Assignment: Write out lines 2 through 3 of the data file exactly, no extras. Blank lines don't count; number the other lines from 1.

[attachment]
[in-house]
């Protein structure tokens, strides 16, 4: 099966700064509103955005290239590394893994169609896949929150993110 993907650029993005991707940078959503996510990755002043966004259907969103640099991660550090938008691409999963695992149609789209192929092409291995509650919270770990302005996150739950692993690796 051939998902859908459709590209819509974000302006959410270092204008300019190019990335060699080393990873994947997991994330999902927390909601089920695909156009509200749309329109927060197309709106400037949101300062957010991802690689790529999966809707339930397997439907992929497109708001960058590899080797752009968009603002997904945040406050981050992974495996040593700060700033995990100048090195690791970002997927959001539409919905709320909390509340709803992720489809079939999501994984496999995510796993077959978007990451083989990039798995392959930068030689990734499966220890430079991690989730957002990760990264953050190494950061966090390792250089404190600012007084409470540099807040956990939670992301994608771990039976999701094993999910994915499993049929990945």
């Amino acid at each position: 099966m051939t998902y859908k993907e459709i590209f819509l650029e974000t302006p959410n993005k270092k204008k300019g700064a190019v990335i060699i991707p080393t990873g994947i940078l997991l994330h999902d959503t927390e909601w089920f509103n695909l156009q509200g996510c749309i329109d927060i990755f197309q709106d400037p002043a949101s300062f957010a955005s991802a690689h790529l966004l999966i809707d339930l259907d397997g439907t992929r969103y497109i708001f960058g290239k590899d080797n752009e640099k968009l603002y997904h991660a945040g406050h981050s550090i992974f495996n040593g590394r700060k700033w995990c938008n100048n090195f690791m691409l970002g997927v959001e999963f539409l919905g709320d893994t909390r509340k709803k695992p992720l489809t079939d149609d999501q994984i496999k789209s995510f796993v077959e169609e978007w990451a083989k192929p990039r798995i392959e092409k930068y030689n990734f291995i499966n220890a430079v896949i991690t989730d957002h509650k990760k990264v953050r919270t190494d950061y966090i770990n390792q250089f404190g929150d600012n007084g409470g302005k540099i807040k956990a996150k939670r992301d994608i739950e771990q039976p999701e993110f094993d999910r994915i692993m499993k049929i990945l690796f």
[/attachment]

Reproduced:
């Protein structure tokens, strides 16, 4: 099966700064509103955005290239590394893994169609896949929150993110 993907650029993005991707940078959503996510990755002043966004259907969103640099991660550090938008691409999963695992149609789209192929092409291995509650919270770990302005996150739950692993690796 051939998902859908459709590209819509974000302006959410270092204008300019190019990335060699080393990873994947997991994330999902927390909601089920695909156009509200749309329109927060197309709106400037949101300062957010991802690689790529999966809707339930397997439907992929497109708001960058590899080797752009968009603002997904945040406050981050992974495996040593700060700033995990100048090195690791970002997927959001539409919905709320909390509340709803992720489809079939999501994984496999995510796993077959978007990451083989990039798995392959930068030689990734499966220890430079991690989730957002990760990264953050190494950061966090390792250089404190600012007084409470540099807040956990939670992301994608771990039976999701094993999910994915499993049929990945």
């Amino acid at each position: 099966m051939t998902y859908k993907e459709i590209f819509l650029e974000t302006p959410n993005k270092k204008k300019g700064a190019v990335i060699i991707p080393t990873g994947i940078l997991l994330h999902d959503t927390e909601w089920f509103n695909l156009q509200g996510c749309i329109d927060i990755f197309q709106d400037p002043a949101s300062f957010a955005s991802a690689h790529l966004l999966i809707d339930l259907d397997g439907t992929r969103y497109i708001f960058g290239k590899d080797n752009e640099k968009l603002y997904h991660a945040g406050h981050s550090i992974f495996n040593g590394r700060k700033w995990c938008n100048n090195f690791m691409l970002g997927v959001e999963f539409l919905g709320d893994t909390r509340k709803k695992p992720l489809t079939d149609d999501q994984i496999k789209s995510f796993v077959e169609e978007w990451a083989k192929p990039r798995i392959e092409k930068y030689n990734f291995i499966n220890a430079v896949i991690t989730d957002h509650k990760k990264v953050r919270t190494d950061y966090i770990n390792q250089f404190g929150d600012n007084g409470g302005k540099i807040k956990a996150k939670r992301d994608i739950e771990q039976p999701e993110f094993d999910r994915i692993m499993k049929i990945l690796f």